NVDA is a free, open source screen reader. A screen reader is, in this case, a software program that makes a computer talk, allowing blind or visually empaired people to use computers. NVDA is a very small program that can run on systems running Windows XP or Windows Vista, and it is ultra portable. It is written in the Python Programing language, allowing those who actively develope NVDA to do so very rapidly. NVDA stands for Nonvisual Desktop Access. The NVDA project is sponsered by NVAccess. You can find out more information about NVAccess at http://nvaccess.org.
A software screen reader needs two major components. One of these components is the software that finds out what's on the screen, and the other component is that which actually turns the information that the first component retrieves into audible speech. The second component is often called a speech synthesizer. NVDA has a very small and very responsive speech synthesizer built into it called ESpeak. ESpeak is also free, and open source. You can find out more information, or download a version that will work with other applications which can work with speech synthesizers at http://espeak.sf.net. Because ESpeak is such a small package, and because it's output is synthetic, ESpeak is among the most responsive speech synthesizers available today. Many immediately exclaim that ESpeak sounds like a robot. This is true, that it does, but there are also people who absalutely love ESpeak, such as myself. I am rather on the deaf side, so I use hearing aids. I find ESpeak just as easy to understand as IBM Via Voice or Eloquence for JAWS, and certainly easier to understand than most of the AT&T Natural Voices. Users who have difficulty understanding ESpeak may find that it becomes easier for them after some extended use of it.
As I said, NVDA uses ESpeak by default, it's installer speaks with it, and it will speak with it by default after installation. You will be able to get NVDA to use other speech synthesizers as well, SAPI4 or SAPI5 namely. NVDA cannot output to braille yet, but there are many people who are excited to get that to work, so braille support is likely to come somewhere down the road.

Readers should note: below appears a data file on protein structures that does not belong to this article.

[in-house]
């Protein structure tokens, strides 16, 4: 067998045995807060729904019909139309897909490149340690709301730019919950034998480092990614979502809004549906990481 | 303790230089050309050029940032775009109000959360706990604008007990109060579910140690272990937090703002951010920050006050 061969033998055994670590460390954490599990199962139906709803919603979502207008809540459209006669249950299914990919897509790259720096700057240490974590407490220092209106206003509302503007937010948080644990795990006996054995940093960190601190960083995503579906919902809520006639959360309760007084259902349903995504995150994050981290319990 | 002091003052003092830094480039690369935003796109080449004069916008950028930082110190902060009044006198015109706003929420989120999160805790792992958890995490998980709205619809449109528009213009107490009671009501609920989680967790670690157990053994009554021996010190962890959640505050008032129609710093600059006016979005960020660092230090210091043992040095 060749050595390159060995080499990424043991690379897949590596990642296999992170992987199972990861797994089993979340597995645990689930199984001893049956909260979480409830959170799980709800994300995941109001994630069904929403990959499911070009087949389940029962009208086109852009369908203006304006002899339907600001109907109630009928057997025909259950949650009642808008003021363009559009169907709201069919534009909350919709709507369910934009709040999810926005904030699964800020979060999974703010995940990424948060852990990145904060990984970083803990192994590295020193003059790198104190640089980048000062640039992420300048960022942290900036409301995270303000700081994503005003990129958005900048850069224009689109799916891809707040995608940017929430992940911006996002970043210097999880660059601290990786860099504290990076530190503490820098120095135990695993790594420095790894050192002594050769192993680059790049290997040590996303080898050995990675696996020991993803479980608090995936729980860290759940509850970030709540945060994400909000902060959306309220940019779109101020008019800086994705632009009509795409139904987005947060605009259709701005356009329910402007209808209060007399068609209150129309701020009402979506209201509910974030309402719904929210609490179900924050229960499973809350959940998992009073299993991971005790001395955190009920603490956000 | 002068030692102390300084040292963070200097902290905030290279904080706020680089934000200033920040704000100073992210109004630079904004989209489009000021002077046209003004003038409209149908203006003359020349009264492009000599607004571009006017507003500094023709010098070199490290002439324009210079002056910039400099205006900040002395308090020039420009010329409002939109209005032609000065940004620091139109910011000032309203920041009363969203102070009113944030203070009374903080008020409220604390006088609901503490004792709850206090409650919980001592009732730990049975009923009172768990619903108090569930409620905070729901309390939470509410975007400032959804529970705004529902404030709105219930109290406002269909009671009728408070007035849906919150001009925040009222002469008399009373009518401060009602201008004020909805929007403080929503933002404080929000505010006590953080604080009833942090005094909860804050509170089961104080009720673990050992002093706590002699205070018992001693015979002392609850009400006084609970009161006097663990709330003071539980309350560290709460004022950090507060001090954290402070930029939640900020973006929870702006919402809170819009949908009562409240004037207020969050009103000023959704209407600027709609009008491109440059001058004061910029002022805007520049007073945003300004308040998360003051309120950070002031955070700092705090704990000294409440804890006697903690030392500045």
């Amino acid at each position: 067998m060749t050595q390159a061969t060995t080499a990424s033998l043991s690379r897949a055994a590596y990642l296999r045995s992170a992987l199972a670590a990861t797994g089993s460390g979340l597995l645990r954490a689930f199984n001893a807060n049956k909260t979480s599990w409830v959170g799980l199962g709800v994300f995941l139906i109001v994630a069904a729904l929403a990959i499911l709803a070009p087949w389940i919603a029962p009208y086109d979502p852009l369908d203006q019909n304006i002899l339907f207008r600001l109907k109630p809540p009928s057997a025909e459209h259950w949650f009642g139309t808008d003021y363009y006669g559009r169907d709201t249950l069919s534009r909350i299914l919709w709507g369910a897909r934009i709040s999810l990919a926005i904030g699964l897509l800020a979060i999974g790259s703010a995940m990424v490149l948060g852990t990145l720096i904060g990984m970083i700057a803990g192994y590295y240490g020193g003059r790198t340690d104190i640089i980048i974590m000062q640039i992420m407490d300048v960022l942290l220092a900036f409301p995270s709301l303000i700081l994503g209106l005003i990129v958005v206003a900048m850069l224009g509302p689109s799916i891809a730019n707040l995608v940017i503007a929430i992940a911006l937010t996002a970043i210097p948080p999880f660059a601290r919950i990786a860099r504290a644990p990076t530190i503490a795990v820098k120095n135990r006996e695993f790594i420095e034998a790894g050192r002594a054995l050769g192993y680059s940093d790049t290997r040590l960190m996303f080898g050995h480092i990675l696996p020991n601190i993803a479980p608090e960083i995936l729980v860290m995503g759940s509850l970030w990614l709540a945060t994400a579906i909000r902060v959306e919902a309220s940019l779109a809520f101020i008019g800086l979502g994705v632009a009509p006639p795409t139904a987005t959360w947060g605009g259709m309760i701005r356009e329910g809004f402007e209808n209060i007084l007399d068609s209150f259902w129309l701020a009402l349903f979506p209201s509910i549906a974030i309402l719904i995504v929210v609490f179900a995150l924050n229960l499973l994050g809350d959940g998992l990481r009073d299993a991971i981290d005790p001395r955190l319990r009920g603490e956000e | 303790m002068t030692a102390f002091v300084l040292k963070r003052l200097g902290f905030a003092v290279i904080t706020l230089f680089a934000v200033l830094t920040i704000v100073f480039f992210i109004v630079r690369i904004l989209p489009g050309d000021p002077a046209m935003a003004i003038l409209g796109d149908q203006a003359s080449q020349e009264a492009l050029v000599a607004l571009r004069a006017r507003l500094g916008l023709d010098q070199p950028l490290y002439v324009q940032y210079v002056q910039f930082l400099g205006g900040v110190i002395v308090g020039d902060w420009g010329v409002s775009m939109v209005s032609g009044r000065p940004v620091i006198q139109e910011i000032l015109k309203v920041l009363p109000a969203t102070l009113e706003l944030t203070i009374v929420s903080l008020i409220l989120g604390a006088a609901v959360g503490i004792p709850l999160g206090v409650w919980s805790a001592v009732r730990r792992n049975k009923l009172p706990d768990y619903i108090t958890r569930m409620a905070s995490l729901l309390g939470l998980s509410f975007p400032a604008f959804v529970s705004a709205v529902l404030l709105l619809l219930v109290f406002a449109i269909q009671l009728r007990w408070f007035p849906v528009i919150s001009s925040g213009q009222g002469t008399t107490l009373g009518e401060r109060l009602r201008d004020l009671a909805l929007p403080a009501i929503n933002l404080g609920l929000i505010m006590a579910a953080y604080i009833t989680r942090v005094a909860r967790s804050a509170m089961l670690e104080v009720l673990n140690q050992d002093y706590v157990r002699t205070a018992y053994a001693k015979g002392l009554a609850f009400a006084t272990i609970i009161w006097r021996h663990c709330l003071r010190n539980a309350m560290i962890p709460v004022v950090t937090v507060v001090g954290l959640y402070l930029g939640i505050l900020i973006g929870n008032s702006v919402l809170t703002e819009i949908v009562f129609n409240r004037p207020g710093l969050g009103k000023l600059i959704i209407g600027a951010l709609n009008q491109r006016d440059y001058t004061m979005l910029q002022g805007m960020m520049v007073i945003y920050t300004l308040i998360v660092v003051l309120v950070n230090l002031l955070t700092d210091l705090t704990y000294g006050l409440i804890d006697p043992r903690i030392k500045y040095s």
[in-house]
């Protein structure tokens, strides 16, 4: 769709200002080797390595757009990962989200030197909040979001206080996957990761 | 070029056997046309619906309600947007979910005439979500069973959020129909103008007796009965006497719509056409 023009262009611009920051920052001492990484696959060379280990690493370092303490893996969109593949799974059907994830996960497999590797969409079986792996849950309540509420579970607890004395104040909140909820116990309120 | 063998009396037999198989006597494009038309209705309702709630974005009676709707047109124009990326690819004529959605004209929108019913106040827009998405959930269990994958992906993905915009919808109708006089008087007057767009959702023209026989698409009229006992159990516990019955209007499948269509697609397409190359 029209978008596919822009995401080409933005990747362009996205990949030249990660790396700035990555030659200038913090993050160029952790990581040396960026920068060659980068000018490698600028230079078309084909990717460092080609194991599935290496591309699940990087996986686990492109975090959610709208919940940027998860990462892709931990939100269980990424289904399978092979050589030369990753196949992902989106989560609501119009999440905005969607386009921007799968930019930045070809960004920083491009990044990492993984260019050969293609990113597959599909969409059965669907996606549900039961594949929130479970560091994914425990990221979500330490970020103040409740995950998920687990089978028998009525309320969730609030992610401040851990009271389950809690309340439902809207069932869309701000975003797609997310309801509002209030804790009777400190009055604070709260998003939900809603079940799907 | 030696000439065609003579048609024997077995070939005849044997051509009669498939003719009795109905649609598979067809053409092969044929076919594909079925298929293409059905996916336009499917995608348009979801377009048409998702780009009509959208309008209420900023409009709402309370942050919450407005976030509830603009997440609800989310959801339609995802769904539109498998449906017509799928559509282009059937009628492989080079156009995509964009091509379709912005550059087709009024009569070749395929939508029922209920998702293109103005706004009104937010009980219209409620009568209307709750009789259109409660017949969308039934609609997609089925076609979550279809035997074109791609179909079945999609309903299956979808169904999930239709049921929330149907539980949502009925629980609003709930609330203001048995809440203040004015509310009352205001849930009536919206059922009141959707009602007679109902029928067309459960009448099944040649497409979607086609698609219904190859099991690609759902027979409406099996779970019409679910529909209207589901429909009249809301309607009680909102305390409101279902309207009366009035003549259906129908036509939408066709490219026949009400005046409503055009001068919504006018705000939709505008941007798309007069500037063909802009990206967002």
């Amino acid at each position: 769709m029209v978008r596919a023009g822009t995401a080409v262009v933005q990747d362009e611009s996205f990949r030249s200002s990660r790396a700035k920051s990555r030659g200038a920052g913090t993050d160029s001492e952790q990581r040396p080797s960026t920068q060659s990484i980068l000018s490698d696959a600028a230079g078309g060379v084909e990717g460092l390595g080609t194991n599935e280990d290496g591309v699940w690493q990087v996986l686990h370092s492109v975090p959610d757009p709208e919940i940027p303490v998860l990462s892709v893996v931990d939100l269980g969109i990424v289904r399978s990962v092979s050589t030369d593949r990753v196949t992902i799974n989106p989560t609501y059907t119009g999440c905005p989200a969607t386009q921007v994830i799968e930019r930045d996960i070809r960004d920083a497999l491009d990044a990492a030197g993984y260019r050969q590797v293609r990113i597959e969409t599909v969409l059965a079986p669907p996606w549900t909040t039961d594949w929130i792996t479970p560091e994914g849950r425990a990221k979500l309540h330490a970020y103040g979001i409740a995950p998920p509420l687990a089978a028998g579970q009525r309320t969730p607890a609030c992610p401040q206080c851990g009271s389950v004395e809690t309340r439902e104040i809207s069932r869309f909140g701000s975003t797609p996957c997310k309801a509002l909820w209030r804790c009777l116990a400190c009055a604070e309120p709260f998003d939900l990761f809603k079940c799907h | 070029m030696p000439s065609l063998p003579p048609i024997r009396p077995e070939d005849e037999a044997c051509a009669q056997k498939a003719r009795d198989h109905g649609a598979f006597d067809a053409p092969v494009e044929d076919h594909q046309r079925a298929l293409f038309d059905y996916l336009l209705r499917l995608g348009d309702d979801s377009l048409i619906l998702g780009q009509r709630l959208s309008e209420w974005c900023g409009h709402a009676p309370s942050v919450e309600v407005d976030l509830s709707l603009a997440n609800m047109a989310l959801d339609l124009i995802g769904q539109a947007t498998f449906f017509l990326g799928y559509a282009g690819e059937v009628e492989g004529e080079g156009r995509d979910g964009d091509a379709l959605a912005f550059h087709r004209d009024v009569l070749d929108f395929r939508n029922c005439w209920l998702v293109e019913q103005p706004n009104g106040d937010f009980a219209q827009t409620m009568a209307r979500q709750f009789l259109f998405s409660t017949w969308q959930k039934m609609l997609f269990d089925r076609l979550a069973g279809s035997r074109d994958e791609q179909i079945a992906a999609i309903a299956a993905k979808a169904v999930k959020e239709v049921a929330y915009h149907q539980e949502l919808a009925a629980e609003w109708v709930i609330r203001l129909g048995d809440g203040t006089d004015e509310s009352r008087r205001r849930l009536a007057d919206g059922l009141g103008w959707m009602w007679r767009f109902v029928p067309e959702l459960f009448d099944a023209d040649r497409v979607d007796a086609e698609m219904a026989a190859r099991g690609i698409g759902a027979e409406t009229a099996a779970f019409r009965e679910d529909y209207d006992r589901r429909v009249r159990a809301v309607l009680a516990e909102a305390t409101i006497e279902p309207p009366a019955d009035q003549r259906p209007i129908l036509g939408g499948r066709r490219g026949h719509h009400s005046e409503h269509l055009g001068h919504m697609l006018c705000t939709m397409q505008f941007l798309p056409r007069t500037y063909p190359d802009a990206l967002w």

NVDA works by checking any controls and things like that on programs that are in focus, and attempting to grab any information that can be used to inform the user what the control is. It works very well with most of the programs that come with windows, and many more. It will work with all applications which use standard controlls. It can read tool tips, status bar information, and much more. Users of comercial screen readers will imediately notice that NVDA is ran similar to JAWS and Window-Eyes. NVDA tries to impliment the best of all worlds, so to speak, implimenting the most widely favored keystrokes for doing things with a screen reader. It should be said that NVDA doesn't try to copy a different screen reader, it tries to include the best from all of them. NVDA isn't as robust, isn't as widely used, isn't as powerful as comercial screen readers like JAWS and Window-Eyes. Since it is open source, however, NVDA offers a way for it's programmers to try out ideas that might not have been considered acceptible for comercial screen readers. An example of this is NVDA's ability to beep when a progress bar updates, rather than speaking the percentage or not knoticing it at all.
Users will find that NVDA isn't as rock solid, yes I took that from GWMicro, as comercial screen readers like Window-Eyes or JAWS. On the other hand, there are a few things that NVDA may well outperform these other screen readers at, such as speedy and snappy performance in most areas. And, guess what, are you sighted, and curious about what screen readers are and do? There's nothing stopping you from playing with NVDA. That, on the other hand, would be a very pricey question if you wanted to fiddle around with a comercial screen reader. The last thing about this is, are you a blind computer user, stuck using JAWS, Window-Eyes, or System Access, or Hal demos because you can't aford to pay a hefty price (more than your computer) just to use your computer? I admist, system access isn't so bad, Window-eyes and Hal aren't either these days, but NVDA is one of few totally free options for you.
What does NVDA Work with? This is y no means a comprehensive list, it will just get you started knowing what this free screen reader might be able to do. It works with Microsoft Office Excel somewhat, word, outlook, yes it tells you that messages are unread and stuff, internet exploror, mozilla firefox, outlook express, windows mail, duh they're the same thing but, the NVDA enterface window. Could you imagine, a screen reader that couldn't even read it's own enterface window to adjust settings and things? And a whole heck of a lot more. Oh, as a point of enterest, blind audio gamers will recall that they often have to shut down or put their screen readers to sleep before they can start playing games, because their screen readers are known to enterfeer with game play, well, guess what, NVDA doesn't, not yet, anyway. I can leave NVDA running and play games like topspeed, check the time while in the middle of a race and everything.
Ok, I've rambled on enough by now, for more on NVDA, continue reading this help, that is, assuming you haven't given up on it yet do to lousyness *lol*, or download and try NVDA for yourself from http://nvda-project.org.